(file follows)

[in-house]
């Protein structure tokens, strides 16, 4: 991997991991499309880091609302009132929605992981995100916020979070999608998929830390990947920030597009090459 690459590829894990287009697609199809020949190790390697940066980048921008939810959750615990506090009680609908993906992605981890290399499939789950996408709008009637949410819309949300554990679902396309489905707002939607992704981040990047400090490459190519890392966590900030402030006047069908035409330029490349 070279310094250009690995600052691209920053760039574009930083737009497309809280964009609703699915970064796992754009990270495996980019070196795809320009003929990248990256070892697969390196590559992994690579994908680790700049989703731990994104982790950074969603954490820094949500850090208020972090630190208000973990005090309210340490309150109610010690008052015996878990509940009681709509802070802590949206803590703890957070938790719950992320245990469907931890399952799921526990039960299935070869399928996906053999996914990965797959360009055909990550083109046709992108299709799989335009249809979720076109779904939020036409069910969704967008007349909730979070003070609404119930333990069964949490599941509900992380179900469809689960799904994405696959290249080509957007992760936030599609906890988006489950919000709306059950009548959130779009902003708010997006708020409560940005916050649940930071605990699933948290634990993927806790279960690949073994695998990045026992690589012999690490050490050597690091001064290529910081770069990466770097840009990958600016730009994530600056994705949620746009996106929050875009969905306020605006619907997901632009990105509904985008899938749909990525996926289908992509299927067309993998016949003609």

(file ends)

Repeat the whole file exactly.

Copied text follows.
[in-house]
């Protein structure tokens, strides 16, 4: 991997991991499309880091609302009132929605992981995100916020979070999608998929830390990947920030597009090459 690459590829894990287009697609199809020949190790390697940066980048921008939810959750615990506090009680609908993906992605981890290399499939789950996408709008009637949410819309949300554990679902396309489905707002939607992704981040990047400090490459190519890392966590900030402030006047069908035409330029490349 070279310094250009690995600052691209920053760039574009930083737009497309809280964009609703699915970064796992754009990270495996980019070196795809320009003929990248990256070892697969390196590559992994690579994908680790700049989703731990994104982790950074969603954490820094949500850090208020972090630190208000973990005090309210340490309150109610010690008052015996878990509940009681709509802070802590949206803590703890957070938790719950992320245990469907931890399952799921526990039960299935070869399928996906053999996914990965797959360009055909990550083109046709992108299709799989335009249809979720076109779904939020036409069910969704967008007349909730979070003070609404119930333990069964949490599941509900992380179900469809689960799904994405696959290249080509957007992760936030599609906890988006489950919000709306059950009548959130779009902003708010997006708020409560940005916050649940930071605990699933948290634990993927806790279960690949073994695998990045026992690589012999690490050490050597690091001064290529910081770069990466770097840009990958600016730009994530600056994705949620746009996106929050875009969905306020605006619907997901632009990105509904985008899938749909990525996926289908992509299927067309993998016949003609």